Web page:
Homeschooling can definitely be overwhelming, especially if you have certain things you’re not comfortable teaching or if you have little ones running around. The good news is that we life in an AMAZING time in education! Help is honestly just a click away with all of the online learning opportunities we have available to us.

If you struggle (or hate) teaching a certain subject, sign your child up for a virtual math class or a tutor. If your kids are doing some online learning, you can have them alternate between the computer class and their one-on-one instruction time with you as well.

You may also love having someone (Grandma?) to come over a couple of times a week to help out and give you a break. We haven’t done this yet, but if I continue, this would be a HUGE game-changer.

Older kids can even take turns taking care of the little ones while you teach the others. Those bigger kids can tutor or read to the younger ones as well. You might be surprised at the many wonderful things that will come out of this!

Step 7: Take Care of Yo’Self! 

Perhaps I should have added this in the “Plan” section, but make sure that amidst all of your school planning that you are planning for your own personal fulfillment. What brings you joy?

My current planning system has a section for To-Do’s, a section for my weekly calendar, a section for my weekly homeschool “bucket list,” and a section for my “sunshine list,” or the things that are fun and bring me joy! These need to be things that aren’t to-do’s. They are the things that can be started or stopped anytime, but that fill my soul. I bet you can come up with some for yourself! And if you’ve forgotten, think back to when you were younger. What things were you involved in and how can you implement them into your life (perhaps in a new way) now?

Be sure to share your successes freely with your loved ones and friends. Tell grandma what your son’s learning, or how well your daughter has been focusing. You can even write your successes down on where your family can see to be an encouragment for everyone, even yourself!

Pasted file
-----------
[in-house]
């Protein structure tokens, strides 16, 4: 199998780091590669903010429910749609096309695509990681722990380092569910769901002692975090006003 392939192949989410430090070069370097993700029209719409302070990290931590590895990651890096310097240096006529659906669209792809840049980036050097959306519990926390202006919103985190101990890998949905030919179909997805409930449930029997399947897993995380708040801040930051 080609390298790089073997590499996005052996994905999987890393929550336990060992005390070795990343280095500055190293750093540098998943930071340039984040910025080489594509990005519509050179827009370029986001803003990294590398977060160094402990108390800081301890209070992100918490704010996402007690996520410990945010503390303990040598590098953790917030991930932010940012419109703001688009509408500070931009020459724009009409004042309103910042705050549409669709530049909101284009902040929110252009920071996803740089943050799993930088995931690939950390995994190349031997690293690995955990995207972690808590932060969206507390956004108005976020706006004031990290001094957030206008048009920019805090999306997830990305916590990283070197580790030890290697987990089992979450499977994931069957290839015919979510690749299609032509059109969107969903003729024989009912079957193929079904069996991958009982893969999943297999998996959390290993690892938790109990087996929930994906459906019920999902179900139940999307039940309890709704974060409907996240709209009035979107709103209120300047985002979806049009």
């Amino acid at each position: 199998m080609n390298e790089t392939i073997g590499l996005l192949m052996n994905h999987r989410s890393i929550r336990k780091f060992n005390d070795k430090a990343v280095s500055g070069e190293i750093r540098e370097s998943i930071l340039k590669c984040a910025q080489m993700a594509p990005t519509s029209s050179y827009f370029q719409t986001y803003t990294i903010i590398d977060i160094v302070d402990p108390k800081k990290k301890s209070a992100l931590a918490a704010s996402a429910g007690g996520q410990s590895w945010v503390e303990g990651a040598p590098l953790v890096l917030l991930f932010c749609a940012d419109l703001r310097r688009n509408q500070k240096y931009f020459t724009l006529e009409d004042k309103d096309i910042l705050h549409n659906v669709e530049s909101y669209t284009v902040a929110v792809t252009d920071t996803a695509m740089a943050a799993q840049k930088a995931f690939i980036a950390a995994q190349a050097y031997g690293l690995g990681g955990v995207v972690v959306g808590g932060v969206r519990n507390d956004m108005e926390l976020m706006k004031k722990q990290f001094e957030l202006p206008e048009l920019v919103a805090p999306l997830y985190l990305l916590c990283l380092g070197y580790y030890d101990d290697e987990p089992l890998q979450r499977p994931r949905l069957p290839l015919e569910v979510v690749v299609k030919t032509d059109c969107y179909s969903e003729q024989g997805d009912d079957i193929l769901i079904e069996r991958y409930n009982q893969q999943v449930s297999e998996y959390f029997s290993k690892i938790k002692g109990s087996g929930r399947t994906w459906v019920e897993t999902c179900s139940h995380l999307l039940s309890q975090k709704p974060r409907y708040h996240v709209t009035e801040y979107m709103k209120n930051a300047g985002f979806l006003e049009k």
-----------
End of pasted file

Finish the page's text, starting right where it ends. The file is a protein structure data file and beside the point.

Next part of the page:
Feed your spirit with the good word of God. Get in your scripture study by listening to it in the morning, or by finding quiet time in the afternoon. Your connection to God will help you in every way as you educate your children. Your example will be priceless. Then go forth and freely teach them what you’re learning!

Work on your morning mindset. (I know I need to work on feeling more joy when I hear the pitter patter each day!) Give yourself time to wake your body up – stretch, breathe, go on a morning walk. Doesn’t that sound wonderful? YES! 

Have some quiet time in the afternoon once your “have-to’s” are done. This would be a great time for an audiobook or quiet reading. My kids love cuddling up to a good stack of books, and I love the time to rest as well!

If you need alone time in the afternoon, get your kids everything that they need for the next hour or so (snack, water, quiet activity), then set a timer and set your expectations for them to allow you some quiet time. Such a sanity saver! It may be a great time for a pre-determined educational show! You may even decide to make a list of approved shows or activities your kids can do while you are resting.

Be sure to get out and find ways to get alone time once in awhile. Go to a park or meet up with friends! Do whatever fills your soul.

Connect with other homeschoolers. Struggle together. Cry together. Plan together. Strengthen each other.

Get outside on hard days and reconnect with God through nature, or just do something cozy and fun when relationships are strained. 

Accept that it will be hard and imperfect. But, it can still be beautiful.

Last of all, LAUGH!!! DANCE! BE SILLY!!! Make memories!